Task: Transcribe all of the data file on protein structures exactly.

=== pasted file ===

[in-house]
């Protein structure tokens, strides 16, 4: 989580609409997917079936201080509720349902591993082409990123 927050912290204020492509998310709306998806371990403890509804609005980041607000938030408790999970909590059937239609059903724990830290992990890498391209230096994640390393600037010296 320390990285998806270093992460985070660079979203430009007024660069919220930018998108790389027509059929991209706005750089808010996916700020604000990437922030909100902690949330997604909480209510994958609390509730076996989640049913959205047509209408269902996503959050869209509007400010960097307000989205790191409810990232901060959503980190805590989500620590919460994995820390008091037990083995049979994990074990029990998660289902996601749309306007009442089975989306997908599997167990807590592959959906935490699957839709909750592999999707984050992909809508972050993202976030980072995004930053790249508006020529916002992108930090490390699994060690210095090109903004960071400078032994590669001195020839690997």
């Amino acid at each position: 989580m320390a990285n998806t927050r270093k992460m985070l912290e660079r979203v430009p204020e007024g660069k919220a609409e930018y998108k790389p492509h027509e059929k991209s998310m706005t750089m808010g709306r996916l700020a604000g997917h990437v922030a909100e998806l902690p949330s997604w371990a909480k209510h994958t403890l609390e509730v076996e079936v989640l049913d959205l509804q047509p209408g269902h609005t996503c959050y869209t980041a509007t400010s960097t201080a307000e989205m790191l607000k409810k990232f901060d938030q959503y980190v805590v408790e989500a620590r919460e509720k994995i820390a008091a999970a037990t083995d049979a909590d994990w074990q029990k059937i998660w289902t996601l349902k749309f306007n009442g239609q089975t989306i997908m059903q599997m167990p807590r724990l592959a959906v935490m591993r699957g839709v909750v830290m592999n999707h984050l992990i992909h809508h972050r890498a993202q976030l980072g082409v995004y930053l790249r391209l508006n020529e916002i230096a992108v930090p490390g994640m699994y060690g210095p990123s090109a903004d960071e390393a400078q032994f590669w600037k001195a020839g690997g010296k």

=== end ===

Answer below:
[in-house]
């Protein structure tokens, strides 16, 4: 989580609409997917079936201080509720349902591993082409990123 927050912290204020492509998310709306998806371990403890509804609005980041607000938030408790999970909590059937239609059903724990830290992990890498391209230096994640390393600037010296 320390990285998806270093992460985070660079979203430009007024660069919220930018998108790389027509059929991209706005750089808010996916700020604000990437922030909100902690949330997604909480209510994958609390509730076996989640049913959205047509209408269902996503959050869209509007400010960097307000989205790191409810990232901060959503980190805590989500620590919460994995820390008091037990083995049979994990074990029990998660289902996601749309306007009442089975989306997908599997167990807590592959959906935490699957839709909750592999999707984050992909809508972050993202976030980072995004930053790249508006020529916002992108930090490390699994060690210095090109903004960071400078032994590669001195020839690997």
């Amino acid at each position: 989580m320390a990285n998806t927050r270093k992460m985070l912290e660079r979203v430009p204020e007024g660069k919220a609409e930018y998108k790389p492509h027509e059929k991209s998310m706005t750089m808010g709306r996916l700020a604000g997917h990437v922030a909100e998806l902690p949330s997604w371990a909480k209510h994958t403890l609390e509730v076996e079936v989640l049913d959205l509804q047509p209408g269902h609005t996503c959050y869209t980041a509007t400010s960097t201080a307000e989205m790191l607000k409810k990232f901060d938030q959503y980190v805590v408790e989500a620590r919460e509720k994995i820390a008091a999970a037990t083995d049979a909590d994990w074990q029990k059937i998660w289902t996601l349902k749309f306007n009442g239609q089975t989306i997908m059903q599997m167990p807590r724990l592959a959906v935490m591993r699957g839709v909750v830290m592999n999707h984050l992990i992909h809508h972050r890498a993202q976030l980072g082409v995004y930053l790249r391209l508006n020529e916002i230096a992108v930090p490390g994640m699994y060690g210095p990123s090109a903004d960071e390393a400078q032994f590669w600037k001195a020839g690997g010296k």